UPDATE: You can access and use the Crime in Your City tool by downloading it from Docstoc, here. You need zero Excel skills. The tool is 100% point 'n click. It can be used only with Excel2007 or Excel2010. There's also a "Crime in Your City" PDF document which provides a 14-page illustrated walkthrough of the tool, download it here.

1. Police staffing, 2008 - the size of police departments is made comparable by converting uniformed officer staffing figures to per-capita values, i.e., the number of officers per 1,000 inhabitants. The national average is 2.29 officers/1,000 people. The 50 city average reported here is 2.08, roughly 10% under-average. Santa Ana, Ca. is at the low-end with 1.07 officers/1000 while St. Louis has the highest ratio, with 3.94 officers/1000. Eighteen cities are staffed above the 50-city average.

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Why is Nashville highlighted in all reports? The tool used to convert FBI data to reportable information (built using Excel2007) produces another report; a single-city crime crime trend analysis. The city selected for trend analysis is automatically highlighted in the Crime Screen report presented here. Nashville happened to be the selected city.

2. Police staffing variance, 2006-2008 - this metric combines two variables in one handy number to indicate relative direction of police staffing. It's based on both city population and the number of uniformed officers. Twenty-five cities increased police staffing between 2006 and 2008 while 25 saw reductions. Changes in staffing levels ranged from a (12%) drop in Toledo to a +10.7% increase in Phoenix. It's important to note that changes in city population can have the greatest impact the police staffing metric.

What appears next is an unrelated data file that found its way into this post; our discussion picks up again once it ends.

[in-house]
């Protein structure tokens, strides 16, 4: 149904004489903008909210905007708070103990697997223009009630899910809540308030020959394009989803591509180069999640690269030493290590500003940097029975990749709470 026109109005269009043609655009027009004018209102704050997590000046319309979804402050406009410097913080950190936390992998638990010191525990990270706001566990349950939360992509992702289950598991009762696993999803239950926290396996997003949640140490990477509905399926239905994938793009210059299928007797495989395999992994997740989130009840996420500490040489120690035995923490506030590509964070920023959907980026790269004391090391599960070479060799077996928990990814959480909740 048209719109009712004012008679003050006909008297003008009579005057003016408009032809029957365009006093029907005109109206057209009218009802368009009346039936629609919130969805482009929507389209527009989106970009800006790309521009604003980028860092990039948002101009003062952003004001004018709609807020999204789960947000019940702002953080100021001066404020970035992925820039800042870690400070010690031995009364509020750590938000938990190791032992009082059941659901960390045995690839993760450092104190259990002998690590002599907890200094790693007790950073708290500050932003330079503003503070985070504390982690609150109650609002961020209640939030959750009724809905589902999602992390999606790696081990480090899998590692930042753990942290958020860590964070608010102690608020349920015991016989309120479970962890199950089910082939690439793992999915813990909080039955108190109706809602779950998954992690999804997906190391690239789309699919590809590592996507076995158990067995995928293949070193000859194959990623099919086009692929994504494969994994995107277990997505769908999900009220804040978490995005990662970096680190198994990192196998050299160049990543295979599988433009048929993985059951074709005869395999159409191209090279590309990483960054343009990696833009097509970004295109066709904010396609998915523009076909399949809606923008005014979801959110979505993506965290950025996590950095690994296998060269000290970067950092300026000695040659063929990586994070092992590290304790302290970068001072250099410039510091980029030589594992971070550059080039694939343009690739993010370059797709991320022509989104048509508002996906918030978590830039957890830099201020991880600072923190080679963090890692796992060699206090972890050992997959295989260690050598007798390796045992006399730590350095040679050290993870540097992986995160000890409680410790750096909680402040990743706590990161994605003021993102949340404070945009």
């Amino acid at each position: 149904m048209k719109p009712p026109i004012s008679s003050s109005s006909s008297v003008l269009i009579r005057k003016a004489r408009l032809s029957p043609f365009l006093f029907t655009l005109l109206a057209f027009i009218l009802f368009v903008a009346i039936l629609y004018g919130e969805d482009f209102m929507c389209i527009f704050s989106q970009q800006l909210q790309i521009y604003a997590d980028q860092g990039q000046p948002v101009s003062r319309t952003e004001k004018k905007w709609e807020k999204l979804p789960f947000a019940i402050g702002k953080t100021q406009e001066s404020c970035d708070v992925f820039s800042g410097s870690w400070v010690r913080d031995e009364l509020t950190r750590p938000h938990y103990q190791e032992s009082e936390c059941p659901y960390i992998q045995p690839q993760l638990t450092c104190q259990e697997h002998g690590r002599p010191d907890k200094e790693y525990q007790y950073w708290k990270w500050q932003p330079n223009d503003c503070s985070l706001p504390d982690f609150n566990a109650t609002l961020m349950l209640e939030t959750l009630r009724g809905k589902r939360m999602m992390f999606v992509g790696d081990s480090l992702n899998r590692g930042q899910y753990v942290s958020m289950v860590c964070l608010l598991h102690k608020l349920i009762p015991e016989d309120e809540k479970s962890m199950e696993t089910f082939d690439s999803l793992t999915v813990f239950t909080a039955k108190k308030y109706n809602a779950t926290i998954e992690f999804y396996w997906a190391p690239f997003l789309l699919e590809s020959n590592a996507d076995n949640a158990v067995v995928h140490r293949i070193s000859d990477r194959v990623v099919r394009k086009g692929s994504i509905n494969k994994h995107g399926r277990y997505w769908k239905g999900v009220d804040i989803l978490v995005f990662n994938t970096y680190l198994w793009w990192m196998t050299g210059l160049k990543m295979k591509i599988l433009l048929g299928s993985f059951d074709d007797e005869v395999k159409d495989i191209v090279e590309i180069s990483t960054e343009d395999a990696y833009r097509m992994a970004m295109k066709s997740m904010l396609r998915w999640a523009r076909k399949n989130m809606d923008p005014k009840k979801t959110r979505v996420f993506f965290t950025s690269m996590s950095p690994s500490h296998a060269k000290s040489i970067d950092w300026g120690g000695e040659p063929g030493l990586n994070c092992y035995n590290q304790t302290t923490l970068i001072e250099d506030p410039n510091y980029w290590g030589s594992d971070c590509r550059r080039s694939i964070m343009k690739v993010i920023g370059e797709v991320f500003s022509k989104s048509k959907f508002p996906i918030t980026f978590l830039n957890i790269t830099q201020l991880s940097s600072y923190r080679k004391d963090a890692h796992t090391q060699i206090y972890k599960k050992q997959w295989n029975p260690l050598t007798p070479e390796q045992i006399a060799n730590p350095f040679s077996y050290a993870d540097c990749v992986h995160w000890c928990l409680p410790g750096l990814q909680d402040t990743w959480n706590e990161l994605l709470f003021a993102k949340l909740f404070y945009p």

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Why do population numbers "look low"? Because population figures represent inhabitants only within city limits, not the larger metro areas.
3. Violent crime caseload, 2008 - FBI data doesn't identify how many officers are assigned to solving reported violent crimes. The caseload figures presented here are derived by dividing violent crime figures by police staffing. Caseload figures are broadly comparable across all cities. Average violent crime caseload in our 50 selected cities (4.5/year) is slightly more than twice the average in all other localities (2.2/year). Mobile, Al. is the lowest of the selected group with 2.4/year while Stockton, Ca. had 10.5/year. Twenty cities had violent crime caseloads in 2008 that exceeded 2x the national average.

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4. Violent crime caseload variance, 2006-2008 - this metric is a rough gauge of changes in police workload, relative to reported violent crime. Between 2006 and 2008, Indianapolis and Bakersfield both saw violent crime increase by at least one reported crime per officer. Nine cities had greater than 10% increases in caseload while 14 cities had at least a 10% decline.

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5. Property crime caseload 2008 - same logic that was applied to calculate violent crime caseload (#3, above) is repeated here for property crime. Selected cities average 25.5 reported property crimes per uniformed officer in 2008, compared with 16.4 in all other localities. Detroit was at the low-end with 17.5 while Bakersfield had 46.0. Twenty-five cities exceeded the 50-city average, six of which were at least 2x the national average.